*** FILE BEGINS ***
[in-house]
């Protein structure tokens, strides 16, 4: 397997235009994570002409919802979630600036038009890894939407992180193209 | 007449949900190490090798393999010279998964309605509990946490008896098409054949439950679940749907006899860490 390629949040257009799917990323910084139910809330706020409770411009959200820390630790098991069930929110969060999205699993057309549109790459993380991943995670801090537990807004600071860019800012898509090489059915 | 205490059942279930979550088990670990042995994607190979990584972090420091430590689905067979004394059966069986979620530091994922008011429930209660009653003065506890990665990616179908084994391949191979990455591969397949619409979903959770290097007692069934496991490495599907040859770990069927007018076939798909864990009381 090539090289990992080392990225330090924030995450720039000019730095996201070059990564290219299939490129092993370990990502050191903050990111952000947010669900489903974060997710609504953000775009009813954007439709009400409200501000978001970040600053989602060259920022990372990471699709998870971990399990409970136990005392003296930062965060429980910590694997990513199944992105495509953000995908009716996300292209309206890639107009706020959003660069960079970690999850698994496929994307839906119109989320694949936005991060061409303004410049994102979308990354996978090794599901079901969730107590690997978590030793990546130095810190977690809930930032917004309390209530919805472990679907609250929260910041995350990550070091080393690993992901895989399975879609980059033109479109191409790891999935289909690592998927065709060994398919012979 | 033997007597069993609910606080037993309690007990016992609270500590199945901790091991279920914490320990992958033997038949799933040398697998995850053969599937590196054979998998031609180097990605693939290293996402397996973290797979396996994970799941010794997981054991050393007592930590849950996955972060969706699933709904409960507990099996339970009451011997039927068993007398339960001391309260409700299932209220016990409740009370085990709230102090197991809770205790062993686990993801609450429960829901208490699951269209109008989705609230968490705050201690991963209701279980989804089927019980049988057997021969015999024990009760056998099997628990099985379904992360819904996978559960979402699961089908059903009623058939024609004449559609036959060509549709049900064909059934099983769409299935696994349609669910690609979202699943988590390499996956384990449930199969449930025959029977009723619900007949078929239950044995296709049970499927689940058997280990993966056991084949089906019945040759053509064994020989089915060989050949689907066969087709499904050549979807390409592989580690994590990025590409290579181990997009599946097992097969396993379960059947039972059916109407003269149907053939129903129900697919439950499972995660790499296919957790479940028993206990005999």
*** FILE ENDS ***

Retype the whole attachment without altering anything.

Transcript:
[in-house]
């Protein structure tokens, strides 16, 4: 397997235009994570002409919802979630600036038009890894939407992180193209 | 007449949900190490090798393999010279998964309605509990946490008896098409054949439950679940749907006899860490 390629949040257009799917990323910084139910809330706020409770411009959200820390630790098991069930929110969060999205699993057309549109790459993380991943995670801090537990807004600071860019800012898509090489059915 | 205490059942279930979550088990670990042995994607190979990584972090420091430590689905067979004394059966069986979620530091994922008011429930209660009653003065506890990665990616179908084994391949191979990455591969397949619409979903959770290097007692069934496991490495599907040859770990069927007018076939798909864990009381 090539090289990992080392990225330090924030995450720039000019730095996201070059990564290219299939490129092993370990990502050191903050990111952000947010669900489903974060997710609504953000775009009813954007439709009400409200501000978001970040600053989602060259920022990372990471699709998870971990399990409970136990005392003296930062965060429980910590694997990513199944992105495509953000995908009716996300292209309206890639107009706020959003660069960079970690999850698994496929994307839906119109989320694949936005991060061409303004410049994102979308990354996978090794599901079901969730107590690997978590030793990546130095810190977690809930930032917004309390209530919805472990679907609250929260910041995350990550070091080393690993992901895989399975879609980059033109479109191409790891999935289909690592998927065709060994398919012979 | 033997007597069993609910606080037993309690007990016992609270500590199945901790091991279920914490320990992958033997038949799933040398697998995850053969599937590196054979998998031609180097990605693939290293996402397996973290797979396996994970799941010794997981054991050393007592930590849950996955972060969706699933709904409960507990099996339970009451011997039927068993007398339960001391309260409700299932209220016990409740009370085990709230102090197991809770205790062993686990993801609450429960829901208490699951269209109008989705609230968490705050201690991963209701279980989804089927019980049988057997021969015999024990009760056998099997628990099985379904992360819904996978559960979402699961089908059903009623058939024609004449559609036959060509549709049900064909059934099983769409299935696994349609669910690609979202699943988590390499996956384990449930199969449930025959029977009723619900007949078929239950044995296709049970499927689940058997280990993966056991084949089906019945040759053509064994020989089915060989050949689907066969087709499904050549979807390409592989580690994590990025590409290579181990997009599946097992097969396993379960059947039972059916109407003269149907053939129903129900697919439950499972995660790499296919957790479940028993206990005999």